Know the basics
What is flu?
The flu is a contagious infection that affects the respiratory system. It affects the lungs and may cause death in severe cases.
How common is flu?
Flu is extremely common. It can affect patients at any age. It can be managed by reducing your risk factors. Please discuss with your doctor for further information.
Know the symptoms
What are the symptoms of flu?
The common symptoms of flu are suddenly:
- A sore throat;
- Fever over 38OC;
- Chills and sweats;
- Aching muscles, especially in your back, arms, and legs;
- Dry, persistent cough;
- Fatigue and weakness;
- Nasal congestion;
- A runny nose;
There may be some symptoms not listed above. If you have any concerns about a symptom, please consult your doctor.
When should I see my doctor?
If you have any signs or symptoms listed above or have any questions, please consult with your doctor. Everyone’s body acts differently. It is always best to discuss with your doctor what is best for your situation.
Know the causes
What causes flu?
The flu is typically caused by viruses. According to the World Health Organization, the medical community combines the three most common viruses (A, B, and C) under the heading of seasonal influenza. Type A influenza is believed to be the most dangerous of the three viruses that cause flu.
Know the risk factors
What increases my risk for flu?
There are many risk factors for flu, such as:
- Seasonal influenza tends to target young children and older adults.
- Living conditions. Because of a contagious disease, people who live in facilities along with many other residents (nursing homes, military barracks) are more likely to develop influenza.
- Weakened immune system. HIV/AIDS, cancer treatments, anti-rejection drugs, corticosteroids can weaken your immune system. This can make it easier for you to catch influenza and may also increase your risk of developing complications.
- Chronic illnesses. Chronic conditions, such as asthma, diabetes or heart problems, may increase your risk of influenza complications.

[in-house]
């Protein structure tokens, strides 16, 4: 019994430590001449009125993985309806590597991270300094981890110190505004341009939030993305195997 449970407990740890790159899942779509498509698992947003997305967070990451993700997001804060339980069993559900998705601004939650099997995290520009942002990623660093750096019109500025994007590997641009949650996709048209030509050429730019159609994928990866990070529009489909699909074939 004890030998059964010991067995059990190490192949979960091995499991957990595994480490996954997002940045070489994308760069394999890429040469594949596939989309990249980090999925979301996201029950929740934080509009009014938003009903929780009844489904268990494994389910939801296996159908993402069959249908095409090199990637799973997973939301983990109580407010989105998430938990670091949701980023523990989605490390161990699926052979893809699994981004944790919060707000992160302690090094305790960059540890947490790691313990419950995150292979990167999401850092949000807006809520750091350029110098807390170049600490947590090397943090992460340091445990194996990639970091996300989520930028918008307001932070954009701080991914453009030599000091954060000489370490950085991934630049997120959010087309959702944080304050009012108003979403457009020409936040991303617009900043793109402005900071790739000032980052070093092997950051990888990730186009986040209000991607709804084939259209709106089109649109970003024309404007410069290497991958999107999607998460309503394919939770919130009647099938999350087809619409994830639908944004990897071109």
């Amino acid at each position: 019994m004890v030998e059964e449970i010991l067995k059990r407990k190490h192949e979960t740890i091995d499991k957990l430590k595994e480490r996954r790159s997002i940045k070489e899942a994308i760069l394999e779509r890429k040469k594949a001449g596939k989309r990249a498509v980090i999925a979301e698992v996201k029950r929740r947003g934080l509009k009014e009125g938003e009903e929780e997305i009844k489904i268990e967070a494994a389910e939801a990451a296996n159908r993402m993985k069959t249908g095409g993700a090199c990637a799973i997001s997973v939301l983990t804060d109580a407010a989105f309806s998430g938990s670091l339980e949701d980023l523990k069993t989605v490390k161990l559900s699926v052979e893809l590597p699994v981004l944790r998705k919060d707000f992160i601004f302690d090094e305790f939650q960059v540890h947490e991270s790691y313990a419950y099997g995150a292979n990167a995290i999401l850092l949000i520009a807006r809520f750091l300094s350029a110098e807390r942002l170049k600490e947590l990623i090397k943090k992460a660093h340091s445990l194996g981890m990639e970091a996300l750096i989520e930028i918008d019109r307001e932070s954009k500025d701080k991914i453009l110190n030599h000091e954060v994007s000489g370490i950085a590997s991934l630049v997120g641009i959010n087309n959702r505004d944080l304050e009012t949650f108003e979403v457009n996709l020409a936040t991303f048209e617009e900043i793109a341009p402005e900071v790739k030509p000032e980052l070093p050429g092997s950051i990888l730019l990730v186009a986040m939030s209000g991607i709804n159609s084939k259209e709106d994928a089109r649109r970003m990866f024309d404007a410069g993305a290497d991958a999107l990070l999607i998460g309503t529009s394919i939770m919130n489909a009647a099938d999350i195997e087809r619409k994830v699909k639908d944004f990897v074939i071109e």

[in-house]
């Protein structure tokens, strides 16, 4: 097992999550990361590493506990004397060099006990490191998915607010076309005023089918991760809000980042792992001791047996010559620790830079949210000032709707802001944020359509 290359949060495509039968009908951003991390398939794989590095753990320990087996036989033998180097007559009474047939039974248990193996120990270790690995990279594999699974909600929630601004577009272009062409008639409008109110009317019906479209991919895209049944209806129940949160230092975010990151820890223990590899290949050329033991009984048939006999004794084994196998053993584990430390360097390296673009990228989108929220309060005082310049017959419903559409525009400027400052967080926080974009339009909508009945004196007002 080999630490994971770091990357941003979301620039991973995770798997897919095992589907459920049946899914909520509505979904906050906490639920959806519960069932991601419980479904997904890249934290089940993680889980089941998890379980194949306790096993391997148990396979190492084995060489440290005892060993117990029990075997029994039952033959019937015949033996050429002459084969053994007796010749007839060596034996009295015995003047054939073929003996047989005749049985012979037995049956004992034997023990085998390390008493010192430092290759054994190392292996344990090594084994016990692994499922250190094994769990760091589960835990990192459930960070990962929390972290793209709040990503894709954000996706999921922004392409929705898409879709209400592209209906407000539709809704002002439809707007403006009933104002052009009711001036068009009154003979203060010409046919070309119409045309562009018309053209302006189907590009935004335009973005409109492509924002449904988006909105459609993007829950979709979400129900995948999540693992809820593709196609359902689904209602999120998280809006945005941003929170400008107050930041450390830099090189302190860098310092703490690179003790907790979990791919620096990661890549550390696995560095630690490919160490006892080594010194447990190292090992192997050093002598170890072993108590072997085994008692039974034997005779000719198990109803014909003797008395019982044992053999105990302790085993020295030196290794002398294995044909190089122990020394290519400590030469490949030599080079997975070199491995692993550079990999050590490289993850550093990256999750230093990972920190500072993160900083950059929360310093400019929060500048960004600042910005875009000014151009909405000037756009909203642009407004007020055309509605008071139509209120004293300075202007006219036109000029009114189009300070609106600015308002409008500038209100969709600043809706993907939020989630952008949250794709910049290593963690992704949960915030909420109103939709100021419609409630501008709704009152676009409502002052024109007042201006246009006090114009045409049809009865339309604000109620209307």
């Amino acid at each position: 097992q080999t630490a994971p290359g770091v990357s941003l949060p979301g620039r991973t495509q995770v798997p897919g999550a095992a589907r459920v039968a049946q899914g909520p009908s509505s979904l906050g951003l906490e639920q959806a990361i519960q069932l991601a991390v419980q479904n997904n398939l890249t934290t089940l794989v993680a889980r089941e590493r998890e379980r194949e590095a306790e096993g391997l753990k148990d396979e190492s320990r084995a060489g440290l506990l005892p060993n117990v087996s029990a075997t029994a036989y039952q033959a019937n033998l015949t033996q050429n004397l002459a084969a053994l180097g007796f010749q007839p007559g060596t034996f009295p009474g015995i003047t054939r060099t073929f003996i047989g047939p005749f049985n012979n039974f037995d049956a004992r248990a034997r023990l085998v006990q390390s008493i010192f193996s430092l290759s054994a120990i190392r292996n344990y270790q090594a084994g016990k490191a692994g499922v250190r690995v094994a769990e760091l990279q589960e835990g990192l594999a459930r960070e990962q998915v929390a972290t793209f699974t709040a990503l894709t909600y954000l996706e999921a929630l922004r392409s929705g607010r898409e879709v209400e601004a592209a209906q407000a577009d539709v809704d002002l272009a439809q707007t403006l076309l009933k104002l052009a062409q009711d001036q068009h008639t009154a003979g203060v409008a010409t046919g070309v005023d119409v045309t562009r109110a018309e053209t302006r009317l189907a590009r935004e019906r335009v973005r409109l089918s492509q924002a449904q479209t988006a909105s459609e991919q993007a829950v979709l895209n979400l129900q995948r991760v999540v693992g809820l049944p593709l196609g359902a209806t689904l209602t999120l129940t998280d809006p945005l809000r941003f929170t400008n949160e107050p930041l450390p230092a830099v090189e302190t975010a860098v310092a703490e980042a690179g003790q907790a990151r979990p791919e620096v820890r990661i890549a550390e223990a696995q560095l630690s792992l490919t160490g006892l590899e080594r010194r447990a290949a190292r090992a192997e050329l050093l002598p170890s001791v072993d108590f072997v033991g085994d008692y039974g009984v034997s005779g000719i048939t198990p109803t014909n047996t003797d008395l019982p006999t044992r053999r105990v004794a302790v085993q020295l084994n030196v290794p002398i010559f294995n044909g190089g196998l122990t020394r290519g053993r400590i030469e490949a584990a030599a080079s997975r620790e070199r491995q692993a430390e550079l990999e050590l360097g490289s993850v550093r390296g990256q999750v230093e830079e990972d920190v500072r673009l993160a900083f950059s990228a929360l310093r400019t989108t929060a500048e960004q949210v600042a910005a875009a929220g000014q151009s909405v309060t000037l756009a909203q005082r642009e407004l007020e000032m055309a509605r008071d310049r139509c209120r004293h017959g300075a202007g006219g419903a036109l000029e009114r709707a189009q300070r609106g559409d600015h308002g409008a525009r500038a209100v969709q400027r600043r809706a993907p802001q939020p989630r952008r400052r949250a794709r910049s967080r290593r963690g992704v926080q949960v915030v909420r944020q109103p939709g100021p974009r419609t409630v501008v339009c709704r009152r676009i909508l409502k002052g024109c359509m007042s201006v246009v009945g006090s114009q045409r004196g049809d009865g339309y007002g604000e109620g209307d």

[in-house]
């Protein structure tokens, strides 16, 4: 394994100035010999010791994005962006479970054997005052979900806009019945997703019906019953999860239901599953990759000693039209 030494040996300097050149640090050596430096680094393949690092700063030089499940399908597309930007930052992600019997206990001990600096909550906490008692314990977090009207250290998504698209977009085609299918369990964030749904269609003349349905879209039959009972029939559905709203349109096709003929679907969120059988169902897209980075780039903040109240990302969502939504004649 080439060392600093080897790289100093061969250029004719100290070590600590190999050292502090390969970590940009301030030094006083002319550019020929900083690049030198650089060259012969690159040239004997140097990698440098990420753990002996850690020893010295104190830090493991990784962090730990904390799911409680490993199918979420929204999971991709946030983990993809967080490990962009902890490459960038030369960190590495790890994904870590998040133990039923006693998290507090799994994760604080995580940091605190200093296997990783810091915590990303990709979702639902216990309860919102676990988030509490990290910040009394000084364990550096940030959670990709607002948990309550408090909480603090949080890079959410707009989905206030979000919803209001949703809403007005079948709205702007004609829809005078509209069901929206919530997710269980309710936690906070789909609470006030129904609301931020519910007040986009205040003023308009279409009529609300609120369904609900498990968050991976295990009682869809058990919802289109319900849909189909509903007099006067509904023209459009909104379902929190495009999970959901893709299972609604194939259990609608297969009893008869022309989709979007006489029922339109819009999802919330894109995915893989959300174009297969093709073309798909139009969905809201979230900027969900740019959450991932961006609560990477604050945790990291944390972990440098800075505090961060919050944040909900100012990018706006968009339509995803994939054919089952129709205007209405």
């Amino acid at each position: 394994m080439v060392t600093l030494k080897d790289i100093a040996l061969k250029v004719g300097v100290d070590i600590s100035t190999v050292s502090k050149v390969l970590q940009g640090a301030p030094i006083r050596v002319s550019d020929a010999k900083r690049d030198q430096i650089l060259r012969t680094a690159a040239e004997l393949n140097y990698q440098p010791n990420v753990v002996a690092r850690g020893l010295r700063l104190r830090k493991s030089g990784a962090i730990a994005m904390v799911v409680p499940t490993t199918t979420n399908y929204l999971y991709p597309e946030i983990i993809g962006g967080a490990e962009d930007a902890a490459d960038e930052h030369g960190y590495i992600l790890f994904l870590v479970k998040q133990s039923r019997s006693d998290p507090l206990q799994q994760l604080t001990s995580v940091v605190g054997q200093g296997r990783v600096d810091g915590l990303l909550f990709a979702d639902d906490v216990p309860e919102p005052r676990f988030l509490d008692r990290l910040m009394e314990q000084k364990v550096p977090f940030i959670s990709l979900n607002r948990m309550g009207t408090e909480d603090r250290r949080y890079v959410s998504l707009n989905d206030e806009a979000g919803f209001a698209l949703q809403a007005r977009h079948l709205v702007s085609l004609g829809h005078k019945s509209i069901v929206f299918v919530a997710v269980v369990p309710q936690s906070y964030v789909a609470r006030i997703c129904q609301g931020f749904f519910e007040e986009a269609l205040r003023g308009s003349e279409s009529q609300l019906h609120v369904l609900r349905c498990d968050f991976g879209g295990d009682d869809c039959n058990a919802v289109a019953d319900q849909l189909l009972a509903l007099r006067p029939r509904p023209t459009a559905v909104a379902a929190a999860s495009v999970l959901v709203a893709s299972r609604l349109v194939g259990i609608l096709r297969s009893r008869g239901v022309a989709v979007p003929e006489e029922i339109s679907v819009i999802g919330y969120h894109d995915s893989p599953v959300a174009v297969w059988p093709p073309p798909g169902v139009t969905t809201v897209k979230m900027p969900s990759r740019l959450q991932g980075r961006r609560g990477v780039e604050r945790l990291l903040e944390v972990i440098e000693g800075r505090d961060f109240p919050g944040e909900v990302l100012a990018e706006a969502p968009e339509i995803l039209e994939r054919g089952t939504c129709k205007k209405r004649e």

- Pregnant women are more likely to develop influenza complications, particularly in the second and third trimesters.
- People with a BMI of 40 or more have an increased risk of complications from flu.
Understand the diagnosis & treatment
The information provided is not a substitute for any medical advice. ALWAYS consult with your doctor for more information
How is flu diagnosed?
According to the Centers for Disease Control and Prevention, the flu can be diagnosed by a description of symptoms, but there are some laboratory tests to identify the strain of flu involved. Tests are more effective if performed within four days of the onset of symptoms.
How is flu treated?
Along with bed rest and drinking plenty of fluids to treat the flu, your doctor may prescribe an antiviral medication such as oseltamivir (Tamiflu) or zanamivir (Relenza). Taking these drugs soon after you notice symptoms, they may shorten your illness by a day or so and help prevent serious complications.
Lifestyle changes & Home remedies
What are some lifestyle changes or home remedies that can help me manage flu?
The following lifestyles and home remedies might help you cope with flu:
- Drink plenty of liquids. Choose water, juice and warm soups to prevent dehydration.
- Get more sleep to help your immune system fight infection.
- Consider pain relievers. Use an over-the-counter pain reliever, such as acetaminophen or ibuprofen to combat the achiness associated with influenza. Avoid using aspirin to children or teens due to the risk of Reye’s syndrome, a rare, but potentially fatal disease.
If you have any questions, please consult with your doctor to better understand the best solution for you.
Hello Health Group does not provide medical advice, diagnosis or treatment.
What do you want to know about cold and flu. http://www.healthline.com/health/cold-flu . Accessed September 19, 2016.
Influenza. http://www.mayoclinic.org/diseases-conditions/flu/basics/lifestyle-home-remedies/con-20035101 . Accessed September 19, 2016.
Review Date: January 4, 2017 | Last Modified: January 4, 2017